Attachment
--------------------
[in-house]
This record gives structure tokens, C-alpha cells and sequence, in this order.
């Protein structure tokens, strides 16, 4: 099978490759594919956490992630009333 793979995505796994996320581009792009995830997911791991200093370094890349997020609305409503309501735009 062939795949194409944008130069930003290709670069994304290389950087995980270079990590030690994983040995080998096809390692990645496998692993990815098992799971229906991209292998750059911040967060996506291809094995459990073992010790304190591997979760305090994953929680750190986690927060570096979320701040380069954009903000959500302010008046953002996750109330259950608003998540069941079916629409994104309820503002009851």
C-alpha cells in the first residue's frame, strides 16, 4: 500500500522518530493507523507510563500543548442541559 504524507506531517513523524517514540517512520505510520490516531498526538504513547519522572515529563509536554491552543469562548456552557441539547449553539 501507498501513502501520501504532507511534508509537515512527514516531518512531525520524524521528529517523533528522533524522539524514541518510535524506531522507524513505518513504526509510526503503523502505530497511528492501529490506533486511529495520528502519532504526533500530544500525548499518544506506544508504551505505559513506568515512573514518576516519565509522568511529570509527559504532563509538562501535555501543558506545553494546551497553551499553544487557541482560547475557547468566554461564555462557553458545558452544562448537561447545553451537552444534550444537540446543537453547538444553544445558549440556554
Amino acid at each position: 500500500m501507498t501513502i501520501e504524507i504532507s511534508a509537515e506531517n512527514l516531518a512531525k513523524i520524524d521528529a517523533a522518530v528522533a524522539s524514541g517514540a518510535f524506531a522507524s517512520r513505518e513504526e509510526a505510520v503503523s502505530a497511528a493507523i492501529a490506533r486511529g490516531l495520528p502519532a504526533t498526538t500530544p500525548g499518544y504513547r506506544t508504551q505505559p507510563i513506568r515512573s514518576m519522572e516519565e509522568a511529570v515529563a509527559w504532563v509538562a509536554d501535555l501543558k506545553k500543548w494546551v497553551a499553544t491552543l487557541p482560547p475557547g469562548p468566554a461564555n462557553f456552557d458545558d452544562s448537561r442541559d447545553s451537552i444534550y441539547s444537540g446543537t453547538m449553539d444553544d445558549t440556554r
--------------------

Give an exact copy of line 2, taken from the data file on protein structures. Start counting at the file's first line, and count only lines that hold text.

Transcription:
This record gives structure tokens, C-alpha cells and sequence, in this order.